Pastoral Nature: Agrarianism and Rural America

Feb 8, 2018 - 12:44 pm

February 2018 Lunchtime Lecture

Kevin Anderson's farm in PennsylvaniaKevin Anderson's farm in Pennsylvania

In 1785, Thomas Jefferson famously asserted that, “Cultivators of the earth are the most valuable citizens. They are the most vigorous, the most independent, the most virtuous, & they are tied to their country & wedded to its liberty & interests by the most lasting bands,” and he wanted to see America transformed into a democratic pastoral arcadia of farms and ranches. This pastoral nature is the competing concept of American nature focused on farmland and ranchland in contrast to wilderness. Moreover, as American cities grew, rural life and nature in the countryside was seen as a cure for over-urbanized Americans who needed a weekend in the country to recover from the stress of city life. Today, the American small family farm is still an idealized place of encounter and engagement with rural nature, best championed by Wendell Berry, who, like Jefferson, sees small farms as a cure for social problems and modern society’s mismanagement of nature. Thus, there is great cultural tension and a historic divide in the geography of the American mind between wilderness and pastoral nature. Join us as we explore the history of this idea of pastoral nature and its role in shaping contemporary agrarianism in America.

February Lecture

Pastoral Nature: Agrarianism and Rural America

Time | 12:00 pm – 1:00 pm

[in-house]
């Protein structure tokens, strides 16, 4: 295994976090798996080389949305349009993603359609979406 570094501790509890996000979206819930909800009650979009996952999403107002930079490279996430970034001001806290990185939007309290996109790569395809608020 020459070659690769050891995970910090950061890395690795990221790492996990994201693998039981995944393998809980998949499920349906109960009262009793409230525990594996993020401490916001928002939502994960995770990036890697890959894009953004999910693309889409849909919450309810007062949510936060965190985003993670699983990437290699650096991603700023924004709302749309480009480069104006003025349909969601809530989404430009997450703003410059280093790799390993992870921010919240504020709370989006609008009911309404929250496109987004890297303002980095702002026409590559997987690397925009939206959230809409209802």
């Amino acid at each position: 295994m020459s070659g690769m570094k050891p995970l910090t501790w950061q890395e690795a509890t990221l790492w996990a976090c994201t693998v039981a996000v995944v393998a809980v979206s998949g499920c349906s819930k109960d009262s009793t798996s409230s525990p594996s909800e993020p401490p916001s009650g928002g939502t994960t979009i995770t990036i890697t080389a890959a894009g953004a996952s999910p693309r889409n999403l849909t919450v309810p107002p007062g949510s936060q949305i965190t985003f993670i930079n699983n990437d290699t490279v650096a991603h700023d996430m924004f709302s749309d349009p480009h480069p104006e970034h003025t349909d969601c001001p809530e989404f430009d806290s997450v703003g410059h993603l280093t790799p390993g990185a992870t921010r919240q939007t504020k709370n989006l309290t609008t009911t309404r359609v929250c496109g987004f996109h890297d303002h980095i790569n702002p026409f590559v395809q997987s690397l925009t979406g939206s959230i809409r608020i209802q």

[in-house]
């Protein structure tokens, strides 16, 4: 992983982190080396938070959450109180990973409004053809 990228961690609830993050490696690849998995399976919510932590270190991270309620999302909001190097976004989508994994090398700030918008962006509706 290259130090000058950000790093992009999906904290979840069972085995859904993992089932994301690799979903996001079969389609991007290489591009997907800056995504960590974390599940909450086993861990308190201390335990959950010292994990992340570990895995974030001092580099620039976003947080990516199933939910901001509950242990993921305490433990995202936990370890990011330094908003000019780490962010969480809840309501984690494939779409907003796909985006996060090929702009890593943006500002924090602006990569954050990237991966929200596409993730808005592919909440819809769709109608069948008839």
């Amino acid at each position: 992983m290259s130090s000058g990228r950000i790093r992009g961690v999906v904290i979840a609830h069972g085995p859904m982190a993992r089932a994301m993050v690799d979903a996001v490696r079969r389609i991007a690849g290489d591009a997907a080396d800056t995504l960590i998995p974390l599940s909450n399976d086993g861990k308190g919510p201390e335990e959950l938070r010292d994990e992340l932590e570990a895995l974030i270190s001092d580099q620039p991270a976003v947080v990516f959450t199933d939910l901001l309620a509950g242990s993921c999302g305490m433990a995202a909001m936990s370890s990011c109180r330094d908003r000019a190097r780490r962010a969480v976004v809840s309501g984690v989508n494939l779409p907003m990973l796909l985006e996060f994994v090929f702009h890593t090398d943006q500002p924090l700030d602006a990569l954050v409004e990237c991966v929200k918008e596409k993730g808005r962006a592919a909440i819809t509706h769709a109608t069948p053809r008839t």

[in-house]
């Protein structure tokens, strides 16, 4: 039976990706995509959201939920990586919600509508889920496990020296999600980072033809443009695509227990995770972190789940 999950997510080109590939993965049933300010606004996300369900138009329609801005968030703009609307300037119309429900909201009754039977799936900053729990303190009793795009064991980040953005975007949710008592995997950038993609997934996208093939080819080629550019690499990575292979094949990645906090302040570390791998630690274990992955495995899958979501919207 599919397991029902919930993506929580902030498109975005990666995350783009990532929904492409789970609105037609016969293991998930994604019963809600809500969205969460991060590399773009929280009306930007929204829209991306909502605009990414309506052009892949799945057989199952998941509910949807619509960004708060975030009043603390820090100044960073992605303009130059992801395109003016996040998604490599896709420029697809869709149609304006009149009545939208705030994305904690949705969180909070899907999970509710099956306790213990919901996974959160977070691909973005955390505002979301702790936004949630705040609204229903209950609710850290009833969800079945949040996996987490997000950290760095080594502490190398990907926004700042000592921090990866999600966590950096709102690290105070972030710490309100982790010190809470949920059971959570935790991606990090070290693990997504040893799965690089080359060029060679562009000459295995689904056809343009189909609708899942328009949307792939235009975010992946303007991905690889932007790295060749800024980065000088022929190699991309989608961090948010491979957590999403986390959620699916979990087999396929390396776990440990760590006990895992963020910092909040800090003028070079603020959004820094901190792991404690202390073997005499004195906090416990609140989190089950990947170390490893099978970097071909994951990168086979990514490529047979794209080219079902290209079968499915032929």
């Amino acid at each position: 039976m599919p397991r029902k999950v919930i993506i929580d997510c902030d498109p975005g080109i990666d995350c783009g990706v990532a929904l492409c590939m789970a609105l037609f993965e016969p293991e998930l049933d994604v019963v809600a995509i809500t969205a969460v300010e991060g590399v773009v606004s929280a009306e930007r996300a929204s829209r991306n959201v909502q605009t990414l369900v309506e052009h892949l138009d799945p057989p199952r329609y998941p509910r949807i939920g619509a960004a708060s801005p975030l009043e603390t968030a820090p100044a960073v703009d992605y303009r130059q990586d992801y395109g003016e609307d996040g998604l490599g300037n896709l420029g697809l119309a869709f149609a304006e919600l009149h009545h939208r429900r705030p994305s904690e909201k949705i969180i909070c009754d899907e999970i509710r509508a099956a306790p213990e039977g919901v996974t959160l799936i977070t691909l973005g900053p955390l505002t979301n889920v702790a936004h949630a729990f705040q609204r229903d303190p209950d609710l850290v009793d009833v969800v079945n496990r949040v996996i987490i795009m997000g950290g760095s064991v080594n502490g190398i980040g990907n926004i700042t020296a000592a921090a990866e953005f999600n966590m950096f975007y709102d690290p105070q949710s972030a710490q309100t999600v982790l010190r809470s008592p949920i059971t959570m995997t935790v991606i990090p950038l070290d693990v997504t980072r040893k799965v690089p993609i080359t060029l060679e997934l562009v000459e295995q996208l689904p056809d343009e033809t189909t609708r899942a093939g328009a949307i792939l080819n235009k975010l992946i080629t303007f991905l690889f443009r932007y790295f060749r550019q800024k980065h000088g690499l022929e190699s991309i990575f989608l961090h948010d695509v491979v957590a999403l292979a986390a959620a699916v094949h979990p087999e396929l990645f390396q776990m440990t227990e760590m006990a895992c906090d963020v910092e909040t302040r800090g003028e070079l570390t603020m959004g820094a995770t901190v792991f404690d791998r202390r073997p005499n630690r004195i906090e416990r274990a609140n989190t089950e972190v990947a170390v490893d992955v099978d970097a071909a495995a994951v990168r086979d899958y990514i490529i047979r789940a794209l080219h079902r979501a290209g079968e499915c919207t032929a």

Free and Open to the Public – bring a lunch and learn

Feb 14 SAC - Senior Activity Center-Lamar - 2874 Shoal Crest Ave, South Room at 29th and Lamar

Feb 15 OTC - One Texas Center - 505 Barton Springs Road, Room 325 at South First Street

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Feb 20 CER - Austin Water Center for Environmental Research – 2210 South FM 973 at Hornsby Bend

Feb 28 UT - University of Texas Norman Hackerman Building (NHB) at 100 E 24th St

Kevin Anderson Ph.D.

Kevin is a geographer and philosopher researching the nature of, and the nature in, urban wastelands. He studied at Allegheny College in Pennsylvania [BA], Durham University, England, Ohio University [MA] where he taught philosophy and symbolic logic. He received his Ph.D. in Geography from the University of Texas at Austin with a dissertation entitled: Marginal Nature: Urban Wastelands and the Geography of Nature. His research interests include sewage treatment, soil ecology, and sustainable agriculture, urban ecology and sustainability, riparian ecology, environmental history, philosophy, and literature. He is a co-founder of the Texas Riparian Association and the Upper Tisza Foundation in northeastern Hungary. He runs the Austin Water-Center for Environmental Research which focuses on soil, sewage recycling, and environmental trace contaminants; rivers, riparian ecology, and alluvial aquifers; cities, biodiversity, and avian ecology.

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Austin Nature in the City is sponsored by the Community Trees Division and part of the Development Services family. This is an interdepartmental collaboration to implement the Imagine Austin and Austin's Urban Forest Plans